Saturday night, Google laid out everything it’s doing in response to the coronavirus outbreak in its own words — after days of confusion over exactly how the search giant is collaborating with the White House in the face of a growing public health crisis.
As Google’s official PR described it in a string of tweets, there are at least three distinct projects at work. First, Google’s medical subsidiary Verily is building a system for triaging individuals for testing, as reported on Friday. But the project is in the early stages of development, and current plans are limited to a pilot in the Bay Area, far from the national testing system described by Trump.
At the same time, Google is partnering with the government to build “a nationwide website that includes information about COVID-19 symptoms, risk and testing information,” something slightly closer to what Trump described at the press conference. Alongside those two projects, Google is also pushing verified information (usually from the CDC or WHO) through Search, YouTube and its various other web outlets.
As Google framed it, those projects were all President Trump was talking about in his confusing announcement on Friday. “We are fully aligned and continue to work with the US Government to contain the spread of COVID-19, inform citizens, and protect the health of our communities,” the company said.
But while the Google efforts are ambitious, they still fall far short of the comprehensive testing system described by President Trump on Friday, much less the 1700 Google engineers that were supposedly working on that system. And it’s still far from clear what the president was referring to when he described a Google-built website that would “determine whether a test is warranted and to facilitate testing at a nearby convenient location.”
New reporting suggests the idea of such a site was part of a muddled line of communication between White House advisor Jared Kushner and his various contacts in the tech world. The New York Times has reported that Kushner was in close contact with Verily CEO Andy Conrad, who described the triage project to Kushner in advance of the meeting. The idea of 1700 Google engineers number seems to have come from a volunteer sheet that circulated at a Google all-hands meeting. But while those 1700 Googlers were volunteering to help, that work would have been in addition to their everyday duties. It’s unclear whether any volunteers actually contributed to the project.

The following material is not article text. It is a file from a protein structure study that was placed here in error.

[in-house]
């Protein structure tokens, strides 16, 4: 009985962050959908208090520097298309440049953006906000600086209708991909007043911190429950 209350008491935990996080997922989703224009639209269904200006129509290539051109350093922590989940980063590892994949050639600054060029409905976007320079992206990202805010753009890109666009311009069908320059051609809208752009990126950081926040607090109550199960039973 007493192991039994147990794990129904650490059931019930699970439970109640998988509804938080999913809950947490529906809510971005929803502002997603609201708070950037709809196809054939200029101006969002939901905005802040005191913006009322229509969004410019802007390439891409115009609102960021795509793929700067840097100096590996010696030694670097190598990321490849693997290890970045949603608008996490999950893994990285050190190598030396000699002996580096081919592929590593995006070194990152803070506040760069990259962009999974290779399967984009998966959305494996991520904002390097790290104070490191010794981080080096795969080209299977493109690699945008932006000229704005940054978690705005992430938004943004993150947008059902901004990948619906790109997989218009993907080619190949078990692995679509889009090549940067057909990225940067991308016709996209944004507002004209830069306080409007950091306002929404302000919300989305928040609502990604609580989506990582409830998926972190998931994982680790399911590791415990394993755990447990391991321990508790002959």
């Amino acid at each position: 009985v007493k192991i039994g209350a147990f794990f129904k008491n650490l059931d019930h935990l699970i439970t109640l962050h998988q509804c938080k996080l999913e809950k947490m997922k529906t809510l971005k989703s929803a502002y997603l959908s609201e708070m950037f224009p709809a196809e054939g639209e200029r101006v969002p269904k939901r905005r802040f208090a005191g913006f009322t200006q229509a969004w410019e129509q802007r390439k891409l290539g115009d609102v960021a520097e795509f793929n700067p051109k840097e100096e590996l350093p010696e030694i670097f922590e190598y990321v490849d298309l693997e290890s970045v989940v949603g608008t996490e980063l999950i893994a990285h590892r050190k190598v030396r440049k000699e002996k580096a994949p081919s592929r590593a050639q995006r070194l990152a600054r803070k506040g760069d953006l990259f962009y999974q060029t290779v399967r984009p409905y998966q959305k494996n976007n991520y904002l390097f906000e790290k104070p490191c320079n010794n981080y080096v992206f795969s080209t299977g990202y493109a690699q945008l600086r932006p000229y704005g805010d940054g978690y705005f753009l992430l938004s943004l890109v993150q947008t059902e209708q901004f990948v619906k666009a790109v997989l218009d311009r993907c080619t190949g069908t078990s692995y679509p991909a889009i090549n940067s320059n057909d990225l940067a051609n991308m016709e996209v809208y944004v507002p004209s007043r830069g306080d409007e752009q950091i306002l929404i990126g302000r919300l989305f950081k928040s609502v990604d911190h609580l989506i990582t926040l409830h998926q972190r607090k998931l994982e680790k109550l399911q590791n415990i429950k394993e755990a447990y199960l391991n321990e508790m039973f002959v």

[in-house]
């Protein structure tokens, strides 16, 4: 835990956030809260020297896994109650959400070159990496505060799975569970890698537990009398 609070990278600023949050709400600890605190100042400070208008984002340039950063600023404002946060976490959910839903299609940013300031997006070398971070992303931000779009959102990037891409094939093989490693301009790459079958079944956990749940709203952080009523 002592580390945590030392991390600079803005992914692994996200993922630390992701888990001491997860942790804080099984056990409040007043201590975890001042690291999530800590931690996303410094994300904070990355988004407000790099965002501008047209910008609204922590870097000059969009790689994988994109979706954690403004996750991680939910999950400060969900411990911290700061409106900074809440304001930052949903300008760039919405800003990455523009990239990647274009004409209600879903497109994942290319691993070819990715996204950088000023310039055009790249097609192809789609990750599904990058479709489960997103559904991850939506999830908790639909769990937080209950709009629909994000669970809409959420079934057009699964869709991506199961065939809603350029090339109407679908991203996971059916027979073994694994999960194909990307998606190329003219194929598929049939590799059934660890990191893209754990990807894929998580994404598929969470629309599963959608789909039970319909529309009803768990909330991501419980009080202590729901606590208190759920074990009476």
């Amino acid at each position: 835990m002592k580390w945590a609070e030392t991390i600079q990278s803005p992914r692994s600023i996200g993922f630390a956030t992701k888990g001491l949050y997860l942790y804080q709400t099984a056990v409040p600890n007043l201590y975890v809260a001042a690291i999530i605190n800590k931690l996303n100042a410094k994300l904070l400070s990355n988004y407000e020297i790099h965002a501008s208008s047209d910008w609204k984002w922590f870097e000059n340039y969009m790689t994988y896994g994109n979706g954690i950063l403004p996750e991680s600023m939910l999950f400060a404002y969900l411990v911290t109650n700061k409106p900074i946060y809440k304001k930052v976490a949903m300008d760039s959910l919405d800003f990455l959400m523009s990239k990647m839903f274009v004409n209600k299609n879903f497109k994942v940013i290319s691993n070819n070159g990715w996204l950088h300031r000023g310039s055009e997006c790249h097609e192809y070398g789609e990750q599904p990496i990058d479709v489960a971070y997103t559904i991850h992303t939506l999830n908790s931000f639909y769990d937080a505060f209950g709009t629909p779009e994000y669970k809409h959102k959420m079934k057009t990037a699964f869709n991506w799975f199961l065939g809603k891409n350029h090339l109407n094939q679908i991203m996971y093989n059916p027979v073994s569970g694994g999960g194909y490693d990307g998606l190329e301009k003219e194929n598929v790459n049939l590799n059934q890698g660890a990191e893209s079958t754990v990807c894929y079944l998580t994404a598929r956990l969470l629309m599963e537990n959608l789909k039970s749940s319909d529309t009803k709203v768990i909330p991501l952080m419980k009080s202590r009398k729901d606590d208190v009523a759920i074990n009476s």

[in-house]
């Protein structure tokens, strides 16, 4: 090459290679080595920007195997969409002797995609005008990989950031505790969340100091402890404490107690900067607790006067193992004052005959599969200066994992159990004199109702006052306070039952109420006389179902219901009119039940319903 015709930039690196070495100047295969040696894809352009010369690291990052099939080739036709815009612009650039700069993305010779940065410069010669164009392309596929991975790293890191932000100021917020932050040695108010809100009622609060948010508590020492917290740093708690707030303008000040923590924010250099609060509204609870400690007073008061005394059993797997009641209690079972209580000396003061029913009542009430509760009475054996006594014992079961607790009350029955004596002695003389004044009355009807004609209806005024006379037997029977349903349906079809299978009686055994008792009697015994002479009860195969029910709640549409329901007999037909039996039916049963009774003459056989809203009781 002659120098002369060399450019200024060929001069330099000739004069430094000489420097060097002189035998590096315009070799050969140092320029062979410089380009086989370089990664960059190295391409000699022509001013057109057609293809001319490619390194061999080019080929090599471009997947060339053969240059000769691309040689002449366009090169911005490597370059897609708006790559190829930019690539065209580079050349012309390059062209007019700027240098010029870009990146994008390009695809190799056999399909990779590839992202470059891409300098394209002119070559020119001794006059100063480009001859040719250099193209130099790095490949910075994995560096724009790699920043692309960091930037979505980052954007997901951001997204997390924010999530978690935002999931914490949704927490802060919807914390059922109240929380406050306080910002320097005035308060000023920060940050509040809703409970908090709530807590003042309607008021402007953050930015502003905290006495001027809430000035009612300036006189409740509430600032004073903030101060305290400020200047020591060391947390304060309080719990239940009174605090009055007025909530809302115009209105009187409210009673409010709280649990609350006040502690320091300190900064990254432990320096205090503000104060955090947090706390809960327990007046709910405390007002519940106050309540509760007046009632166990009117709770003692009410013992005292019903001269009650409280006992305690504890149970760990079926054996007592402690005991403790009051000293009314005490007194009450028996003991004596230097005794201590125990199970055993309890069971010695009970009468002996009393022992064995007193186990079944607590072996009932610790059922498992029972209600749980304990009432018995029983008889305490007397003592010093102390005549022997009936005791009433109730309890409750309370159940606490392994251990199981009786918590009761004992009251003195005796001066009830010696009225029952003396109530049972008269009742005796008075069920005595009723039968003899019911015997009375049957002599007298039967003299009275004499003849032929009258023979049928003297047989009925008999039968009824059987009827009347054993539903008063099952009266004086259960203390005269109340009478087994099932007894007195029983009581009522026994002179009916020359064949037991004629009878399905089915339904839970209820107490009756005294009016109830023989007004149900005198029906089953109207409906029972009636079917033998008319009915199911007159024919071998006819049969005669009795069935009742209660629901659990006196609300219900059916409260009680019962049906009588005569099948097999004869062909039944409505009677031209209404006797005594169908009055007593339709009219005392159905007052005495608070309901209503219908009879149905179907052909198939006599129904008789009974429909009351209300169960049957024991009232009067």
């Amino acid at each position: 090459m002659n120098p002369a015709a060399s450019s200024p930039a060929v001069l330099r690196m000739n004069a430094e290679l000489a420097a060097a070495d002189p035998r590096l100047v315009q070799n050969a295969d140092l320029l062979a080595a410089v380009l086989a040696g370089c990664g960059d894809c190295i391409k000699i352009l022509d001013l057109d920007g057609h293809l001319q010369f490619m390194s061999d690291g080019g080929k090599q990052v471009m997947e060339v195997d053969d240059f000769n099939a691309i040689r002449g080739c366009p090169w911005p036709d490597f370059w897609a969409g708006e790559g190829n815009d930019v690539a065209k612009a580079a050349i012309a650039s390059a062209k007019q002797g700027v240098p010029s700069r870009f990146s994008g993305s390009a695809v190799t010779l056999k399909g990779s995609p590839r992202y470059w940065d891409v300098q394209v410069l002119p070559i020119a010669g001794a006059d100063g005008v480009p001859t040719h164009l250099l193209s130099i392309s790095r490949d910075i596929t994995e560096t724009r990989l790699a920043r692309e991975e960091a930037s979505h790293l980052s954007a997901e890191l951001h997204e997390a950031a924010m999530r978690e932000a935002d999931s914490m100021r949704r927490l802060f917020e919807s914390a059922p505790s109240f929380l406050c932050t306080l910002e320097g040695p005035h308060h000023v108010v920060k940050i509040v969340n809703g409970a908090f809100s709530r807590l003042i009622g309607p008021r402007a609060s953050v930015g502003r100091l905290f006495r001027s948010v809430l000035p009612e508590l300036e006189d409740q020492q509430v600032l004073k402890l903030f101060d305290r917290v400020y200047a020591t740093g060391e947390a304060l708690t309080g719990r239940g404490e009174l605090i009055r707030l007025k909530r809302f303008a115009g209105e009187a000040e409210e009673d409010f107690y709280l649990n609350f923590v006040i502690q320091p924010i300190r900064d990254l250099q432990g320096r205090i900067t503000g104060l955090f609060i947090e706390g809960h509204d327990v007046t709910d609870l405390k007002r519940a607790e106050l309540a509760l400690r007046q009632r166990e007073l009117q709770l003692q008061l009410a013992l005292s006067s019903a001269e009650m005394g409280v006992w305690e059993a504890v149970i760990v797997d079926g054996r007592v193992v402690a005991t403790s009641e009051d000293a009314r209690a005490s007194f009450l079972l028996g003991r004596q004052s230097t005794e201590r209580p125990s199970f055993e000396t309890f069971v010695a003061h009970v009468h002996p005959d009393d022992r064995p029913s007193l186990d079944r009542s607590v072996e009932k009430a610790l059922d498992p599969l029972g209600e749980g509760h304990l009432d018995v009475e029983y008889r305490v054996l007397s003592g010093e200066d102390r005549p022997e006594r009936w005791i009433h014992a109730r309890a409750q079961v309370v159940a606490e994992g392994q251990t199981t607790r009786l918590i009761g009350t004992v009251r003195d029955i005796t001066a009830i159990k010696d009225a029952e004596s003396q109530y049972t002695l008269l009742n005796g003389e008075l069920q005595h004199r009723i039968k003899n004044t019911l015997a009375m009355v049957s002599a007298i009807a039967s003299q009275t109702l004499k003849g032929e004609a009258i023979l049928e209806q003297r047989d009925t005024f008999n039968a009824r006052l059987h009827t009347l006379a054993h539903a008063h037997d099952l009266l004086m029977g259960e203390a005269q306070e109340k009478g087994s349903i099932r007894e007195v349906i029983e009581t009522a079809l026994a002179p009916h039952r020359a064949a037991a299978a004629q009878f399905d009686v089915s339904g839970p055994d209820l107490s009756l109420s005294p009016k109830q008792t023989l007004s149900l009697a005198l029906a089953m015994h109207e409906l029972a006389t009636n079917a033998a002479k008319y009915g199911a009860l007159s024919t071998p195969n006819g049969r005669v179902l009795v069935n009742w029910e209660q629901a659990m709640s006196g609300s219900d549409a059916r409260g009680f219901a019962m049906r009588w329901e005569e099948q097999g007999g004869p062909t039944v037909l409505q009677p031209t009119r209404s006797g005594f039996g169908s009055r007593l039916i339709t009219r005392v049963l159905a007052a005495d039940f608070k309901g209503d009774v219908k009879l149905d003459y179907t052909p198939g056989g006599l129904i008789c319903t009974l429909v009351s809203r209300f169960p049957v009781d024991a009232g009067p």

The resulting announcement caught the company entirely off guard. A senior White House official told The Washington Post that much of the confusion was the result of plans being rushed out too early, as the administration rushed to present news that would calm financial markets.
“Neither one of the announcements were ready for prime time,” the official told the Post. “People wanted news to announce.”
The diagram unveiled at Friday’s press conference — which promised a website that could screen patients, recommend clinics, coordinate with labs, and display test results — also seems to have been Kushner’s work. It’s not reflective of Verily’s project, but raised expectations for the broad role Google might play in testing potentially infected patients.
But process is eerily similar to a website unveiled by another Kushner-linked firm that same day. Earlier on Friday, Oscar Health announced a new testing-center locator feature, which would link to the platform’s telemedicine services. The steps described in the press release bear a marked similarity to the flowchart, both referring to the test subjects as “consumers” rather than “patients.”
Joshua Kushner (brother to Jared) is a major investor in Oscar Health, and the Times reported that Jared was in close communication with Joshua’s father-in-law in the day’s leading up to the announcement.
Still, Oscar Health denied any involvement with the announcement, or any connection between its new locator service and the broader White House effort. “We did not connect with the White House to provide input on their flow chart or tool idea before the press conference on Friday,” a representative told The Verge. “We take the pandemic seriously and want to do all we can to ensure our members and Americans, in general, are safe and healthy.”
US testing for the coronavirus continues to lag significantly behind other countries, presenting a major challenge for any attempt to contain the virus. According to CDC data, the agency has processed fewer than 20,000 specimens since the outbreak began. South Korea, a far smaller country, has tested more than 248,000 people.